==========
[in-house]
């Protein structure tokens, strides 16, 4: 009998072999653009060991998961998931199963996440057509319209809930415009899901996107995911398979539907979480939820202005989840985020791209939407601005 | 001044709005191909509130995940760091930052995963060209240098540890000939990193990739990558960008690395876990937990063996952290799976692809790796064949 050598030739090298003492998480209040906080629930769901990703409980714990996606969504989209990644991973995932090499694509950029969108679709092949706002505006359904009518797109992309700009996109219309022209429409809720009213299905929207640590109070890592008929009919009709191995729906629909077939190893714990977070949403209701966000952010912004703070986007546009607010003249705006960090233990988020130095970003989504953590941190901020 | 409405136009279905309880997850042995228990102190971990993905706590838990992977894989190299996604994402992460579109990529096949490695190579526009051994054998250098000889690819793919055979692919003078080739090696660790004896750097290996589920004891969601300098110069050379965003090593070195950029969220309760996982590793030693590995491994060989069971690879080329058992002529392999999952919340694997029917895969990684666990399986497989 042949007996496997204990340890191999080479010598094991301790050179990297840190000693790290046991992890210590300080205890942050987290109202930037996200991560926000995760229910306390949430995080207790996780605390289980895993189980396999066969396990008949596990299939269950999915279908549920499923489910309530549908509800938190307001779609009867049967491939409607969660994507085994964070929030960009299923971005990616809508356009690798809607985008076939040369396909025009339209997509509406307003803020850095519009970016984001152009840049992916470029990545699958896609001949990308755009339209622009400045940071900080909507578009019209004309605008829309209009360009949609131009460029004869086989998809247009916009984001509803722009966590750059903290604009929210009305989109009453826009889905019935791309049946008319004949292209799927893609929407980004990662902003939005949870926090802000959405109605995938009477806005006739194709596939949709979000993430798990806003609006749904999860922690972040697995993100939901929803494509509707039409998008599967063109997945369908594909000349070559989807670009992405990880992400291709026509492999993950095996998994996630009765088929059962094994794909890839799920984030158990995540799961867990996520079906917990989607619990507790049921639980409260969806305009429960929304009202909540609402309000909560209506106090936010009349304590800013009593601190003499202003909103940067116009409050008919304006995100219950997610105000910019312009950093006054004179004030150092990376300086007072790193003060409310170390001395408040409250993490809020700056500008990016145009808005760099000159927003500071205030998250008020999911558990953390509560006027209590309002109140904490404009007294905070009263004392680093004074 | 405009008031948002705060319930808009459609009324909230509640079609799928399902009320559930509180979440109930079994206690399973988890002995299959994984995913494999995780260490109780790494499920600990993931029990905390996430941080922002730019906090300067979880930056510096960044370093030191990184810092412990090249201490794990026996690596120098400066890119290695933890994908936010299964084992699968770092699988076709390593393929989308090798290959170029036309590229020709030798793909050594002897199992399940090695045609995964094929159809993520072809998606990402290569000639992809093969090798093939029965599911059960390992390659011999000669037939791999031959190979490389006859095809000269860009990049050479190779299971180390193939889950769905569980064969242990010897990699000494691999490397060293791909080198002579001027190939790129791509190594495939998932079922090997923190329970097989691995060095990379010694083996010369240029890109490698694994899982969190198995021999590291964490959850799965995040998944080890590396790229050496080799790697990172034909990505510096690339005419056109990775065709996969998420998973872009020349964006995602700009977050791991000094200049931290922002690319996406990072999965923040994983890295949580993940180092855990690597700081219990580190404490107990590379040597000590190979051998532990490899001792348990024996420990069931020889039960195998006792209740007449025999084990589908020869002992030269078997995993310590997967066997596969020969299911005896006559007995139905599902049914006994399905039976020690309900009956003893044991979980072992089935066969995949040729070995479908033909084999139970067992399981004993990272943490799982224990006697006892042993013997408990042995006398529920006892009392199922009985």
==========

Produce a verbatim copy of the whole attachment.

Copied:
[in-house]
């Protein structure tokens, strides 16, 4: 009998072999653009060991998961998931199963996440057509319209809930415009899901996107995911398979539907979480939820202005989840985020791209939407601005 | 001044709005191909509130995940760091930052995963060209240098540890000939990193990739990558960008690395876990937990063996952290799976692809790796064949 050598030739090298003492998480209040906080629930769901990703409980714990996606969504989209990644991973995932090499694509950029969108679709092949706002505006359904009518797109992309700009996109219309022209429409809720009213299905929207640590109070890592008929009919009709191995729906629909077939190893714990977070949403209701966000952010912004703070986007546009607010003249705006960090233990988020130095970003989504953590941190901020 | 409405136009279905309880997850042995228990102190971990993905706590838990992977894989190299996604994402992460579109990529096949490695190579526009051994054998250098000889690819793919055979692919003078080739090696660790004896750097290996589920004891969601300098110069050379965003090593070195950029969220309760996982590793030693590995491994060989069971690879080329058992002529392999999952919340694997029917895969990684666990399986497989 042949007996496997204990340890191999080479010598094991301790050179990297840190000693790290046991992890210590300080205890942050987290109202930037996200991560926000995760229910306390949430995080207790996780605390289980895993189980396999066969396990008949596990299939269950999915279908549920499923489910309530549908509800938190307001779609009867049967491939409607969660994507085994964070929030960009299923971005990616809508356009690798809607985008076939040369396909025009339209997509509406307003803020850095519009970016984001152009840049992916470029990545699958896609001949990308755009339209622009400045940071900080909507578009019209004309605008829309209009360009949609131009460029004869086989998809247009916009984001509803722009966590750059903290604009929210009305989109009453826009889905019935791309049946008319004949292209799927893609929407980004990662902003939005949870926090802000959405109605995938009477806005006739194709596939949709979000993430798990806003609006749904999860922690972040697995993100939901929803494509509707039409998008599967063109997945369908594909000349070559989807670009992405990880992400291709026509492999993950095996998994996630009765088929059962094994794909890839799920984030158990995540799961867990996520079906917990989607619990507790049921639980409260969806305009429960929304009202909540609402309000909560209506106090936010009349304590800013009593601190003499202003909103940067116009409050008919304006995100219950997610105000910019312009950093006054004179004030150092990376300086007072790193003060409310170390001395408040409250993490809020700056500008990016145009808005760099000159927003500071205030998250008020999911558990953390509560006027209590309002109140904490404009007294905070009263004392680093004074 | 405009008031948002705060319930808009459609009324909230509640079609799928399902009320559930509180979440109930079994206690399973988890002995299959994984995913494999995780260490109780790494499920600990993931029990905390996430941080922002730019906090300067979880930056510096960044370093030191990184810092412990090249201490794990026996690596120098400066890119290695933890994908936010299964084992699968770092699988076709390593393929989308090798290959170029036309590229020709030798793909050594002897199992399940090695045609995964094929159809993520072809998606990402290569000639992809093969090798093939029965599911059960390992390659011999000669037939791999031959190979490389006859095809000269860009990049050479190779299971180390193939889950769905569980064969242990010897990699000494691999490397060293791909080198002579001027190939790129791509190594495939998932079922090997923190329970097989691995060095990379010694083996010369240029890109490698694994899982969190198995021999590291964490959850799965995040998944080890590396790229050496080799790697990172034909990505510096690339005419056109990775065709996969998420998973872009020349964006995602700009977050791991000094200049931290922002690319996406990072999965923040994983890295949580993940180092855990690597700081219990580190404490107990590379040597000590190979051998532990490899001792348990024996420990069931020889039960195998006792209740007449025999084990589908020869002992030269078997995993310590997967066997596969020969299911005896006559007995139905599902049914006994399905039976020690309900009956003893044991979980072992089935066969995949040729070995479908033909084999139970067992399981004993990272943490799982224990006697006892042993013997408990042995006398529920006892009392199922009985």